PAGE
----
Il est tellement gentil qu'il est prêt à tout donner.
    Tout le monde est disposé à aider cette famille.
    Une mère fait normalement tout pour ses enfants.
    Tout va bien.

    J'espère que cela pourra vous aider.

    It depends on the nature of the word 'tout'.
    Sometimes, it is an adjective, in which case it agrees with noun in case and gender.
    Tous les enfants (masc plur)
    Tout le temps (masc sing)
    Toute la journée (fem sing)
    Toutes les filles (fem plur)

    Sometimes it is a noun
    Le tout, c'est de réussir. It's only used in the masculine singular in this meaning.

    Sometimes, it is an adverb, and that's where it becomes complicated. It remains invariable in most cases.
    J'ai tout vu.
    Les tout premiers jours. In this particular case, I think you'll find that most people will write it 'les tous premiers jours', even though it's incorrect, but no-one will notice (I do it all the time).
    I hope it helps.
    French speakers have a rule to choice between tout and tous.
    But I don't know if it can be helpful for others ...
    We use tous (or toutes) when we can say tous les ...
    We use tout when we can say n'importe quoi, n'importe lequel, entièrement, ...
    I find the example "les tout premiers jours" interesting, as the rule of choice cannot apply... I guess it is one of the famous "exceptions" of the French language.
    In this case, it can be translated by "very" : "the very first days".
    In this case "my" rule applys : it's not tous les premiers jours but les tout premiers jours as les vraiment premiers jours
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    Ok NOW you've confused me. What's the english meaning of les tout premiers jours? Is it "the first few days"? Or, as suggested above, "the very first days"? If it is, then we shouldn't have the need for "les vraiment premiers jours" should we?? :confused:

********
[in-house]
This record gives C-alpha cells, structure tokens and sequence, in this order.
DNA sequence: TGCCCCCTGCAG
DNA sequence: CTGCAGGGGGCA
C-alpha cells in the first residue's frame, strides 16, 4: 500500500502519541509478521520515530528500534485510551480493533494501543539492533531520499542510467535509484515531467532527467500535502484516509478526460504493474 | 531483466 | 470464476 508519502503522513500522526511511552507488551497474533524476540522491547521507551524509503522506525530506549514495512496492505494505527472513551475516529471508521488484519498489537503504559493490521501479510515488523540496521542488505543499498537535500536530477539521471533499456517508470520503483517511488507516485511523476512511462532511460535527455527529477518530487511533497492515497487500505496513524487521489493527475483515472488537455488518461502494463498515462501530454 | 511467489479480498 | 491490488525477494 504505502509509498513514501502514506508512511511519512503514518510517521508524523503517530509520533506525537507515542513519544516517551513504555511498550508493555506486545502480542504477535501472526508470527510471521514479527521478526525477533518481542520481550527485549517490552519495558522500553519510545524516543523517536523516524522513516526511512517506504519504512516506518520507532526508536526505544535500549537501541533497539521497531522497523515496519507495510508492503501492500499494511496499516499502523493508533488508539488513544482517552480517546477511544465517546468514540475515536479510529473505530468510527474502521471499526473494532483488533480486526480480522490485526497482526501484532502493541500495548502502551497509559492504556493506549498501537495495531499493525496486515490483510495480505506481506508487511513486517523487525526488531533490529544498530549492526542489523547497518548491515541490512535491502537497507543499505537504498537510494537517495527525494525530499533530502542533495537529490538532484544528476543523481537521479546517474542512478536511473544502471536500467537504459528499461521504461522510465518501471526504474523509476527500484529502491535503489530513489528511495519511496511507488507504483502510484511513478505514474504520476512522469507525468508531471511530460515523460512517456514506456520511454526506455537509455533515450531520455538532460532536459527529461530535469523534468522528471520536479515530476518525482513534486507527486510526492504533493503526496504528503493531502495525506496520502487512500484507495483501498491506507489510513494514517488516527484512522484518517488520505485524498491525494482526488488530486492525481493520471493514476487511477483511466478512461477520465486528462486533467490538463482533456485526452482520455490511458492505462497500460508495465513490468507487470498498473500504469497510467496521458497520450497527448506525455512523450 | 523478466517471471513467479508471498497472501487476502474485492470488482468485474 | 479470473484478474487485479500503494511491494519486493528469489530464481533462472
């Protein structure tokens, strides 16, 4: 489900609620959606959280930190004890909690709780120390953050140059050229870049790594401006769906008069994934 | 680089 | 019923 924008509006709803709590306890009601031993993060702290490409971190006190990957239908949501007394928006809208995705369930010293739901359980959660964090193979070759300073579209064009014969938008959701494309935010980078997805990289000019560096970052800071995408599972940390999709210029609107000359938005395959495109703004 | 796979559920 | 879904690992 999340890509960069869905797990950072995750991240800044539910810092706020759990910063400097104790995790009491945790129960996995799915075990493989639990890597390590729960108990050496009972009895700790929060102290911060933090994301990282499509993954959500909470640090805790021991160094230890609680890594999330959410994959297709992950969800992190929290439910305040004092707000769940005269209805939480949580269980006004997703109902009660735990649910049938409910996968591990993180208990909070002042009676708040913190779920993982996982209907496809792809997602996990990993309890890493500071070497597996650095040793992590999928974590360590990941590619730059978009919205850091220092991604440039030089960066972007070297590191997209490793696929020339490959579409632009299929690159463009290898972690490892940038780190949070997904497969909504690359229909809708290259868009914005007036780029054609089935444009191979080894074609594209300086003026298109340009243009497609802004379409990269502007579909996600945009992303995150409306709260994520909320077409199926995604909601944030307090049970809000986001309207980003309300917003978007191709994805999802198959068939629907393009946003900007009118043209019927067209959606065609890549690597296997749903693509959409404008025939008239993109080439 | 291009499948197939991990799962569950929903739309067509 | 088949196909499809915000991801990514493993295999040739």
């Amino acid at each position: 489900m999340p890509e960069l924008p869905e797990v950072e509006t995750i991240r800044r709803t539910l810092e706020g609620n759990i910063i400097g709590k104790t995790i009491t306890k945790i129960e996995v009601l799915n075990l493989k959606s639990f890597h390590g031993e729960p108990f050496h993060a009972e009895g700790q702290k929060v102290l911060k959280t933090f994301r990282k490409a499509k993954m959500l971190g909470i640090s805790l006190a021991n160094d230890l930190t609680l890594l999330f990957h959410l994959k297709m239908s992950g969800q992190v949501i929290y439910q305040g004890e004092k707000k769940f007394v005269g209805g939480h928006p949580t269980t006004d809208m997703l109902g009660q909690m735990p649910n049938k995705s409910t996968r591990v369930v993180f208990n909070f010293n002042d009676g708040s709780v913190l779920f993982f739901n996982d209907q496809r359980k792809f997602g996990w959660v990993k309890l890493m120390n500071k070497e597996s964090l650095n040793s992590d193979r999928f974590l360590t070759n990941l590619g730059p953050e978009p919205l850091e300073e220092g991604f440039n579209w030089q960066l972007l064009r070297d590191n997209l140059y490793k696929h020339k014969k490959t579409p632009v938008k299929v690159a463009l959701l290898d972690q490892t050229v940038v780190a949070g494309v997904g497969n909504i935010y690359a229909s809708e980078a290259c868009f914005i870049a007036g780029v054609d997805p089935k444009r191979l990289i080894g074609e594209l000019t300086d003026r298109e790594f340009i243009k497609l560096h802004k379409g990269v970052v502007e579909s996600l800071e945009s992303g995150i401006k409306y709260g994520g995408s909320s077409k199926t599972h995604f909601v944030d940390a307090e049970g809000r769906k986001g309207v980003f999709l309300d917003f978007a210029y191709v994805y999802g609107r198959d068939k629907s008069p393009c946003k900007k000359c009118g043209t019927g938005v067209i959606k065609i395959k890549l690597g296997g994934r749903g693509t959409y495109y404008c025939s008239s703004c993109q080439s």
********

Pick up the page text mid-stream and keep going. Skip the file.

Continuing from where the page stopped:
Ok NOW you've confused me. What's the english meaning of les tout premiers jours? Is it "the first few days"? Or, as suggested above, "the very first days"? If it is, then we shouldn't have the need for "les vraiment premiers jours" should we?? :confused:
    Les tout premiers jours = the very first days. :)

    (note: les vraiment premiers jours is not correct French, BMR wrote it to illustrate the meaning ;))
    As adjectives, tout is masculine singular, tous - masculine plural, toutes is feminine plural. Examples: tout le livre, tous les livres, toutes les filles. As pronouns, tout means everything and tous means all of them/all. Examples would be "J'ai tout compris" and "Ils sont tous là."
    Hi :)

    I'll give you a brief run down, I'm sure one of the grammar heavyweights will come and give you something more in depth later.

    tout etc can be used in 2(!) distinct ways :

    1: Adjective
    2: Adverb
    3: pronoun
    for the adjective/pronoun you need to commit to memory the following "table"

    ---------|Singular |Plural.....l
    Feminine |toute.....|toutes..|

    Tous = people, plural, masculine

    Tous les soirs = every evening
    Cette mesure n'a pas été acceptée par tous = this measure hasn't been accepted by everyone (all) -- "S" is pronounced.

    Tout = singular, masculine
    Tout le temps = all the time

    Toute = feminine, singular
    Toute la journée = all day

    Toutes = feminine, plural
    Toutes les trois minutes = every three minutes.
    Tout can be an adjective, an adverb or a pronoun, and sometimes is a noun, so the different uses and agreements you'll see are ruled by more than just the gender/number issue.
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    In short, tous would be for a countable quantity, tout for a non countable one - or for a group of countable items considered as a whole - and toutes is the feminine form of tous.

    Tous les enfants sont prêts (All the children are ready)
    J'ai tout pris (I've taken it all)
    Je les connais tous (I know all of them)
    Toutes les filles sont parties (all the girls have left)
    Hi there again! My question this time has to do with the word TOUT!
    I’ve understood so far that TOUT is the masc. singular – TOUTE the fem. sing. – TOUS the masc. plural & TOUTES the fem. plural. All ok so far.